Despite its unusually-large budget for a Netflix original movie and big names like Kevin Costner, Woody Harrelson, and Kathy Bates, “The Highwaymen” hasn’t gotten much attention since its release in March. But the story of the retired Texas Rangers’ manhunt for Bonnie and Clyde deserves more accolades than it has been given.
Today’s entertainment industry is inundated with huge action films. Everything from “John Wick,” to the “Fast and Furious,” and the Marvel universe films, our culture has become obsessed with the big, the grandiose, the shoot-‘em-up-and-save-the-universe flicks with heroes like Jason Bourne and Captain America. So films like “The Highwaymen,” which follows the true story of Frank Hamer and Maney Gault’s manhunt for 1930s murderous gangsters, Bonnie and Clyde, get lost in the mix. This real-life story is not flashy enough for a modern audience. But the historical accuracy, nuance, and portrayal of two legendary Texas Rangers is excellent.
Bonnie Parker and Clyde Barrow were a legendary criminal couple that traveled around the middle U.S. leading their murderous “Barrow gang” of outlaws during the Great Depression. They were known for bank robberies and small-store and gas station hold-ups. They were responsible for the deaths of at least 13 people, probably nine of which were law enforcement officers.
In 1934, after Bonnie and Clyde orchestrated the prison break in Texas known as the “Eastham Breakout,” the state of Texas and the entire federal government was determined to end Bonnie and Clyde and the Barrow gang. So the Texas Department of Corrections contacted one of the most legendary Texas Rangers, Captain Frank Hamer, played by Kevin Costner in the movie.
Hamer, teaming up with Maney Gault, was asked to hunt down Bonnie and Clyde in 1934. Though no longer active Rangers, Hamer and Gault finished the job.
Hamer was one of the most feared and respected people in Texas. Credited with 53 to 70 kills, wounded 17 times, left for dead at least four times, and with a reputation for inflexible adherence to what he thought was right, he became Bonnie and Clyde’s shadow as he chased them to their violent end.
Costner’s portrayal of Hamer was stunning. From all known accounts, Hamer was quiet with an unimposing presence but extremely tenacious and experienced. He had seen the brutality and the last of the old, wild West. Costner encapsulates the character so well that even as the star of the movie, he is not imposing. He is simply a man, resolutely and wisely doing his job. He does not ask for dramatic attention, but is tense and deadly, drawing the viewer into his phlegmatic character to the point of fascination.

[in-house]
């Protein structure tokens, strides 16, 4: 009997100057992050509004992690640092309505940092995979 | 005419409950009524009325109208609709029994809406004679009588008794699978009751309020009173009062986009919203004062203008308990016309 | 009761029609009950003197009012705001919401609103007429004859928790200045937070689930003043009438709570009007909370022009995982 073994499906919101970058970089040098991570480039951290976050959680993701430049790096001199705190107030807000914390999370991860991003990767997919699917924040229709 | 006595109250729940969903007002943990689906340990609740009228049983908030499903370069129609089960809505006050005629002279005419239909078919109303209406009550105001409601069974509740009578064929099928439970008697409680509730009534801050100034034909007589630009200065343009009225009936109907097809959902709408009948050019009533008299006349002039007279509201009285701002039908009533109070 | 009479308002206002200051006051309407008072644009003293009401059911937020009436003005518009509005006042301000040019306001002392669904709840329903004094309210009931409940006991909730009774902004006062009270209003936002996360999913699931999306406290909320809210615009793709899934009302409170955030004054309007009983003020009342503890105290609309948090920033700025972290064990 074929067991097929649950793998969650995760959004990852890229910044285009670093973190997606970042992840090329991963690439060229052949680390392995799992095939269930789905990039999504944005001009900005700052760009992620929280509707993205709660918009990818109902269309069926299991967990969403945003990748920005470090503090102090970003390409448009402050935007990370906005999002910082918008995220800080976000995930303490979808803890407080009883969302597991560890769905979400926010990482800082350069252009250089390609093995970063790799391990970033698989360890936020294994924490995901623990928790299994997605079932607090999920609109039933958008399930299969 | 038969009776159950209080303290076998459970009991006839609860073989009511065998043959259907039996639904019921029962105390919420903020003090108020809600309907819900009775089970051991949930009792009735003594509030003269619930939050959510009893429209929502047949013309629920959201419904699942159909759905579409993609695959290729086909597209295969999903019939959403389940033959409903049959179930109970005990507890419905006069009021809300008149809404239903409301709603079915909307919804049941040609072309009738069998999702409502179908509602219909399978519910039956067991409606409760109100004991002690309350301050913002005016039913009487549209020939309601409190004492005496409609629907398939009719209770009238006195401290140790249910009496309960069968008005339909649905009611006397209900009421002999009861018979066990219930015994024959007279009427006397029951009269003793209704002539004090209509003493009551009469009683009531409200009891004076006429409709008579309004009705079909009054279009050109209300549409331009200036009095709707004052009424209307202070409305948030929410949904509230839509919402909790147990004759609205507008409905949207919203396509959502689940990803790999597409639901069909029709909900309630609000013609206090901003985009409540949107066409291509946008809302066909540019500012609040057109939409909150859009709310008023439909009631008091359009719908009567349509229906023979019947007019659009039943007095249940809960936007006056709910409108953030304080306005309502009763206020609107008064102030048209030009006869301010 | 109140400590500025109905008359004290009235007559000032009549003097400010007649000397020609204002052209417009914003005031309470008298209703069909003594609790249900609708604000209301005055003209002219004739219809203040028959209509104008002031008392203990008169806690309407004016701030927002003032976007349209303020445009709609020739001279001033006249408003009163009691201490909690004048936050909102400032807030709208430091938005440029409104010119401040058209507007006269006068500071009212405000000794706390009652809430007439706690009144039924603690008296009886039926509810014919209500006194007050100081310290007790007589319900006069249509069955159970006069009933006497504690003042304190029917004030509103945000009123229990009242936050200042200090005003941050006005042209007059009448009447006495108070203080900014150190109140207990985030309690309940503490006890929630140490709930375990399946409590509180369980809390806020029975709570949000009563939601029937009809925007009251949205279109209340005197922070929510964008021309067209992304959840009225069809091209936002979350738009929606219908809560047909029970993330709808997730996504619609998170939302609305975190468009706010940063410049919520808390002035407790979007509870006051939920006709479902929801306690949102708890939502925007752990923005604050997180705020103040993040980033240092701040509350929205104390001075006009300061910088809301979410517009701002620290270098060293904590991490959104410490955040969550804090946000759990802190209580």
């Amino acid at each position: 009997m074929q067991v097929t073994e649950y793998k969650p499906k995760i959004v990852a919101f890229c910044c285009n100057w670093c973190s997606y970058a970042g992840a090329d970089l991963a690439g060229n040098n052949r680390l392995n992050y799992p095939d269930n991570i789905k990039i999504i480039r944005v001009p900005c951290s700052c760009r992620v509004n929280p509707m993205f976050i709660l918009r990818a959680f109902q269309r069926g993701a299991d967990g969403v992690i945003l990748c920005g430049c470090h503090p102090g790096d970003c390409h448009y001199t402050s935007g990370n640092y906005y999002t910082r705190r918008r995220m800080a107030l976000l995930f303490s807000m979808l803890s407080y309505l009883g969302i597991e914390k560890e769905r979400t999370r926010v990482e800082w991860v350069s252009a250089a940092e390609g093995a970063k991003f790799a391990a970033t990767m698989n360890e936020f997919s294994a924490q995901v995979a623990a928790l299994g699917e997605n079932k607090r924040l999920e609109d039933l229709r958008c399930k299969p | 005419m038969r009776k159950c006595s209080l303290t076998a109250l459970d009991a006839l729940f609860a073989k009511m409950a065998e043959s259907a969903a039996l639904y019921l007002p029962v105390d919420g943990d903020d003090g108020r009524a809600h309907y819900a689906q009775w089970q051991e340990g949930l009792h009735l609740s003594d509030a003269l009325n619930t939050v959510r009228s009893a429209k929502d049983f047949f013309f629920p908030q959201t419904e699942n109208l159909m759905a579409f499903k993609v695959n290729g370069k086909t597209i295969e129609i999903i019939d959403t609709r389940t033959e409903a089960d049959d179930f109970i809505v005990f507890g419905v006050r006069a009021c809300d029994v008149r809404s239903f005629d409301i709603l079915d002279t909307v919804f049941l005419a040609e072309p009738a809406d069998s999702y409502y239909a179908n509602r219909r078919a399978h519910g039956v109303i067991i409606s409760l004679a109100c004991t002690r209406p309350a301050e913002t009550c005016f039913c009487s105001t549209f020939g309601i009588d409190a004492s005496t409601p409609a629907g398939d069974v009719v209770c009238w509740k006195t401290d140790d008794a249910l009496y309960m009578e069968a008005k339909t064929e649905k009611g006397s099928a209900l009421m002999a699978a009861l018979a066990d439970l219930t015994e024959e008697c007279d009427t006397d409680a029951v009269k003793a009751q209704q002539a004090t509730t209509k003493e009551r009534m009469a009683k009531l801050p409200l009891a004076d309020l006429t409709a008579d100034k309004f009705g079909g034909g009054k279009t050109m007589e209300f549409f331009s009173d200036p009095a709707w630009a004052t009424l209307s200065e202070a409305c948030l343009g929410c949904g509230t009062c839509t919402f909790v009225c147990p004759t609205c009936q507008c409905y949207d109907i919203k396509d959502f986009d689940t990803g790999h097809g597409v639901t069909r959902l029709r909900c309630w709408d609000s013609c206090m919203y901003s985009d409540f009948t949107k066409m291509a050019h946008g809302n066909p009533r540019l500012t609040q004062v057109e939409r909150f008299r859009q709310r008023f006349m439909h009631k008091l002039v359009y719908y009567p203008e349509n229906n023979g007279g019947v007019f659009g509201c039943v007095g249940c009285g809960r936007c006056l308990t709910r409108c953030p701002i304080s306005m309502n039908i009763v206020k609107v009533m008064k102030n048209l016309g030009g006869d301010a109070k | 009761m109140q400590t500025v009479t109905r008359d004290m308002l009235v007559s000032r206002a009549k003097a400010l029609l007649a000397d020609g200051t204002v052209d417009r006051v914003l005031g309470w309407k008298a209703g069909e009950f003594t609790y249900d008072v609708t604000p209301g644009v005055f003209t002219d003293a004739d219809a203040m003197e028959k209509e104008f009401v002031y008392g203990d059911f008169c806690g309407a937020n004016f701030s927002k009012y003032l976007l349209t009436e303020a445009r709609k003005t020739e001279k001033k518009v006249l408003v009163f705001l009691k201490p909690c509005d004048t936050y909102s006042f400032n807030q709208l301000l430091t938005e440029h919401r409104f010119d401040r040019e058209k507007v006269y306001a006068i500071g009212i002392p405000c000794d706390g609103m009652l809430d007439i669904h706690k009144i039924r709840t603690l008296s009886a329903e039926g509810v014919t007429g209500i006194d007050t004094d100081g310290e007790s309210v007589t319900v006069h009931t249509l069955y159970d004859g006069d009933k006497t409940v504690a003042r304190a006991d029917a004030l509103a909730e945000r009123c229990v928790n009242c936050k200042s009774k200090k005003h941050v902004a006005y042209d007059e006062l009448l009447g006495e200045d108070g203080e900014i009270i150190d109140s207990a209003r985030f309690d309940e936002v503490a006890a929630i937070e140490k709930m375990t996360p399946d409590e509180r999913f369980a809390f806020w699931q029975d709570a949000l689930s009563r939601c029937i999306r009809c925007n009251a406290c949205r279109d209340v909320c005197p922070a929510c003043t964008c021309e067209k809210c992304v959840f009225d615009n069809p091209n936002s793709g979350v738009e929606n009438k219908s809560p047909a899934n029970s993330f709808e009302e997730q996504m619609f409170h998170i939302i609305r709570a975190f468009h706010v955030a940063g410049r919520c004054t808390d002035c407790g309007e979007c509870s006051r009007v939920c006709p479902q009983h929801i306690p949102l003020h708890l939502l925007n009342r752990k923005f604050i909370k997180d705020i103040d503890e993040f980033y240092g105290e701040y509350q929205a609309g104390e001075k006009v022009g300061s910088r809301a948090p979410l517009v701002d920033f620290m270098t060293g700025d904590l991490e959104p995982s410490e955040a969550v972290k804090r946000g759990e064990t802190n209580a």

Gault, Hamer’s partner in the manhunt, was also a retired Texas Ranger, known for being quiet, but honest and reliable. Though he became a legend, Gault originally worked at a furniture manufacturing plant, and only became a Texas Ranger after getting involved in undercover moonshine investigations.
From all accounts, Gault was fairly similar to Hamer. But Harrelson did an excellent job showing the similarities while also bringing a lighter side to his character so that he and Costner were distinct characters. Hamer and Gault were long-time friends and Harrelson and Costner played their relationship perfectly.
The film accurately shows that the duo spent a lot of time on the road. A lot. They drove from town to town, always one step behind the criminal couple who were sprinting from state to state and hiding out.
From Feb. 12 to May 23, 1934, Hamer hunted Bonnie and Clyde and studied the gang’s movements. Both in the movie and real-life Gault and Hamer were not Jason Bournes, sprinting through cities and killing people with their bare hands. Gault was 48 and Hamer was 50 at the time, they couldn’t run very fast, and neither of them had been active Rangers for some time. But they were tenacious and experienced, methodically hunting down the criminals.
Bonnie and Clyde’s death was violent. Known for driving up and shooting lawmen point-blank and carrying a small arsenal in their car, Hamer and Gault and other lawmen prepared a road ambush for Bonnie and Clyde. In the film, up to the point of the ambush, Bonnie and Clyde’s faces are not shown. But finally, when Bonnie and Clyde drove up, Hamer stepped out and both Bonnie and Clyde’s faces are shown fully as guns are pointed at them. The lawmen then fired 130 rounds of ammunition at the couple as they sat in their car, with Bonnie’s bologna sandwich on her lap. Both Bonnie and Clyde were shot well over 50 times, as the movie well displayed with the filming of two bodies being shot to pieces and falling dead in the front seat.
The Ranger program was reinstated in Texas and Gault was reinstated and served with distinction until his death in 1947. Hamer also served more time as a Ranger and in private security and retired in 1949. Though both died in relative anonymity, Gault and especially Hamer were considered the quintessential Texas Rangers. And “The Highwaymen” does a fantastic job of showing Hamer and Gault’s characters and their great manhunt.
If nothing else, “The Highwaymen” should at least get recognition for telling the historically overshadowed manhunt led by Hamer for Bonnie and Clyde. Staying historically accurate, the movie does a stellar job of providing insight into the nuance of a manhunt in middle America during the Great Depression. The climax scene of Bonnie and Clyde’s death was shot on the same road and at the exact spot as the real ambush and death.
But the most outstanding part of the film was the portrayal of Hamer and Gault. Millennials can rave about John Wick all they want, but the history of Hamer and Gault is even better.